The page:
The Model Minority Myth

Bryan Hirota

Statistics and figures have been floating around this group, that when taken out of their proper context can be misleading. The asian model minority myth is nothing more than a myth. The following comes from the book titled "Asian Americans - an Interpretive History" by Sucheng Chan - and I highly recommed the book to anyone who wants to begin any kind of study on the asian american experience. It even covers Asian Indians [although not in an extremely indepth manner]

Ten years later the U.S. census Bureau released data that further under- dergirded the model minority image. According to these figures, Chinese and Japanese Americans had outpaced whites even in terms of median family income by 1970. Japanese American median Family income was almost $3,000 higher, and Chinese American $1,000 higher than the U.S. median family income. But the federal government's study failed to place these figures alongside other relevant information, such as the fact that 60 percent of the Japanese American and Chinese American families (compared to only 51 percent among the U.S. population as a whole), more than one person worked, which helps to account for their higher family income. If per capita income, rather than family income, had been used as the measure, then the public would have learned that Chinese Americans (thought not Japanese Americans) were making considerably less than the national average. Moreover, if Hispanic groups, which earned much lower than other whites, had been removed from the aggregate white figures, then Asian Americans would not have outranked whites.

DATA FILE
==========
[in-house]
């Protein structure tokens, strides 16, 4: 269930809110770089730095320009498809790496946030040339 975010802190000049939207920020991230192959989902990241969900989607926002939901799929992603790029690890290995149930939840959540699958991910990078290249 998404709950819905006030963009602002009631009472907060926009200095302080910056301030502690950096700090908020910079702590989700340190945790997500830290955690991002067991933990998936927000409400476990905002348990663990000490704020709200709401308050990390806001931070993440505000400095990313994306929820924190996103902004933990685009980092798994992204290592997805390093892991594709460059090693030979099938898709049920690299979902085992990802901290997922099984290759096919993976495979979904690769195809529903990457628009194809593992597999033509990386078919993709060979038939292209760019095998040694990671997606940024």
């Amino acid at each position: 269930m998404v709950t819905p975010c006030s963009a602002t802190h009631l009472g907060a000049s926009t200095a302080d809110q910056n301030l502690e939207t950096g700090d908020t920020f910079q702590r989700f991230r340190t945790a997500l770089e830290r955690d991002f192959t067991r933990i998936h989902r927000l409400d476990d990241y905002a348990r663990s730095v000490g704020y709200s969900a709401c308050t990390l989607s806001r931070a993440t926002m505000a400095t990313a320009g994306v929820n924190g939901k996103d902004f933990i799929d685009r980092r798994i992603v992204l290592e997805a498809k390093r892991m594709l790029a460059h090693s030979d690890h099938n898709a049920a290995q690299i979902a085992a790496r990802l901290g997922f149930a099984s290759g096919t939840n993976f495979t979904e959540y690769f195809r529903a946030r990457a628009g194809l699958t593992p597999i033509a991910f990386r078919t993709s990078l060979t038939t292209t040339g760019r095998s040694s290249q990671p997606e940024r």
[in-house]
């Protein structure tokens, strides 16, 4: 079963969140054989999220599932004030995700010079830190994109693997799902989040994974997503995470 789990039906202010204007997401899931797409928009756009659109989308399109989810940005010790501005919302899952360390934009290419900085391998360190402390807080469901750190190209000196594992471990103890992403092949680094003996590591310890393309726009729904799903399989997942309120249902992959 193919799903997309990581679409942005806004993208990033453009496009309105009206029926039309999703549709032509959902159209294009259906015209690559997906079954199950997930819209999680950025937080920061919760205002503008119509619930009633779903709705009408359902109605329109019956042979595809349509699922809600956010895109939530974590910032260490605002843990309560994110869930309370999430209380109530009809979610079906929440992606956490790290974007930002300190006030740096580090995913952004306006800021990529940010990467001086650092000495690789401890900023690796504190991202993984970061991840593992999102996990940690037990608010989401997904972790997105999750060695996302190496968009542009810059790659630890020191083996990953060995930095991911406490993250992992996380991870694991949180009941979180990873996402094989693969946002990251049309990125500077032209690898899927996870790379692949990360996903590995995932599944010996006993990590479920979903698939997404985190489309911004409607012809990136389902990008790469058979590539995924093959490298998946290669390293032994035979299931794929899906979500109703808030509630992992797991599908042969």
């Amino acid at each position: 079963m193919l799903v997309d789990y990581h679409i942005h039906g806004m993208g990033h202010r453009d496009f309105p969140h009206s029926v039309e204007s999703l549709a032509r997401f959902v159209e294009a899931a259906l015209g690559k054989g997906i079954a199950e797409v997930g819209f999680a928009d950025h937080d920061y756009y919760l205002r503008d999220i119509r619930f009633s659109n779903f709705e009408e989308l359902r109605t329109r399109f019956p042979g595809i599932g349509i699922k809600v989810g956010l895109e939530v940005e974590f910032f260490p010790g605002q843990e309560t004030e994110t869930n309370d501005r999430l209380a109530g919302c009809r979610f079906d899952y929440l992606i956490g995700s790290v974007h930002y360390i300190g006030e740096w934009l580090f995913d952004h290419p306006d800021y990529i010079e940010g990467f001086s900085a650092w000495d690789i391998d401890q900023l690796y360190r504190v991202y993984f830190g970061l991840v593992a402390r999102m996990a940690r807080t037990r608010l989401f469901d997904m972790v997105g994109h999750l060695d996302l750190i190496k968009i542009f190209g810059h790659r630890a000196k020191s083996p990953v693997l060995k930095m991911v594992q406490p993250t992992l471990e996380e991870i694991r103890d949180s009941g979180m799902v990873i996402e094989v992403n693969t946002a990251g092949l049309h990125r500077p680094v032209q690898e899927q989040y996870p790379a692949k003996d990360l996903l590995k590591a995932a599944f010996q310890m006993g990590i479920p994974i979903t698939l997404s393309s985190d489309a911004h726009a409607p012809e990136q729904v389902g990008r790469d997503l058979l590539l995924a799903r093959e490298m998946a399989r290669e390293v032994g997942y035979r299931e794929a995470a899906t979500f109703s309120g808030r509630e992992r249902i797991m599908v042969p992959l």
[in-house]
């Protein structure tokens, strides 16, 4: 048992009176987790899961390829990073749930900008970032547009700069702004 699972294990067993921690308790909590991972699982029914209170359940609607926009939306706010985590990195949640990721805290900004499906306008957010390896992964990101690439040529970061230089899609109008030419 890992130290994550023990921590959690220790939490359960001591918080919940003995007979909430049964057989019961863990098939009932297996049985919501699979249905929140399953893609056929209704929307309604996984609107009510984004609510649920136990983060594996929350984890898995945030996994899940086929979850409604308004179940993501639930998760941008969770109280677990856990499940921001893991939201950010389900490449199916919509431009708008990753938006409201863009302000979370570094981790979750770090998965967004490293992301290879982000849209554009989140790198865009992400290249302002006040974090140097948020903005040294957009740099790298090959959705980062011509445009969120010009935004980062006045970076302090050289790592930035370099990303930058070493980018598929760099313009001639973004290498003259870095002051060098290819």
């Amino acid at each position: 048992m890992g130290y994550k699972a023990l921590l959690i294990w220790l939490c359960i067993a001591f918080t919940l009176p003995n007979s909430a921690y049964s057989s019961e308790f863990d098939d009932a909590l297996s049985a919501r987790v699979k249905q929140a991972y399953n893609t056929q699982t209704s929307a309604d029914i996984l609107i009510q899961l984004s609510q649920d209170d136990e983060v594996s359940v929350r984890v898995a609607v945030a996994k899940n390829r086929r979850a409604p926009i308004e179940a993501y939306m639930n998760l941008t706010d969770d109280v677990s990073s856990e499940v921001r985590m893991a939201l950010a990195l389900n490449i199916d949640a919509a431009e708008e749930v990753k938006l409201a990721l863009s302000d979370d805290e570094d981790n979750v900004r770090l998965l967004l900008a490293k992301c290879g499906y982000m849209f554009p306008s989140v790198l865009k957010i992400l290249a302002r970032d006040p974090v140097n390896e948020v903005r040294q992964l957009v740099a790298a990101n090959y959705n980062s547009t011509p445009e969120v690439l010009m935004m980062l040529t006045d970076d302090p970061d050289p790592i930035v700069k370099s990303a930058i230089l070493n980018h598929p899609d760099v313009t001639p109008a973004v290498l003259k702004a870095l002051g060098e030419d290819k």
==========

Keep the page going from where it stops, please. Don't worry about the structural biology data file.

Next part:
Social scientists who analyzed the 1970 cenus data reached various conclusions depending on whether they used statistics for the nation as a whole or for states with particularly high Asian concentrations, whether they separated the American-born from the foreign-born, and whether they distinguished between males and females. Studies based on national data, such as those by Barry Chiswick and by Charles Hirschman and Morrison Wong, invariably showed that American-born Chinese and Japanese men had a higher income than white men, but as Robert Jiobu, Amado Cabezas, and David Moulton have documented, such was not the case in California, where 58 percent and 45 percent, respectively, of the Japanese and Chinese in the contiguous states resided in 1970. In that state, American-born Chinese and Japanese men indeed had significantly more years of school than non-Hispanic whites, but their median incomes were no higher than that of the latter, because their returns to education - that is, the additional income derived from increased years of schooling - were lower than those for whites. According to Robert Jiobu's 1976 study of American-born men in California in 1970, for each additional year of education, whites earned $522 more, compared to $438 for Japanse, $320 for Chinese, $340 for Mexican Americans, and $284 for blacks. Thus, the Asian-white parity in income was made possible mainly by the Asian American's higher level of education.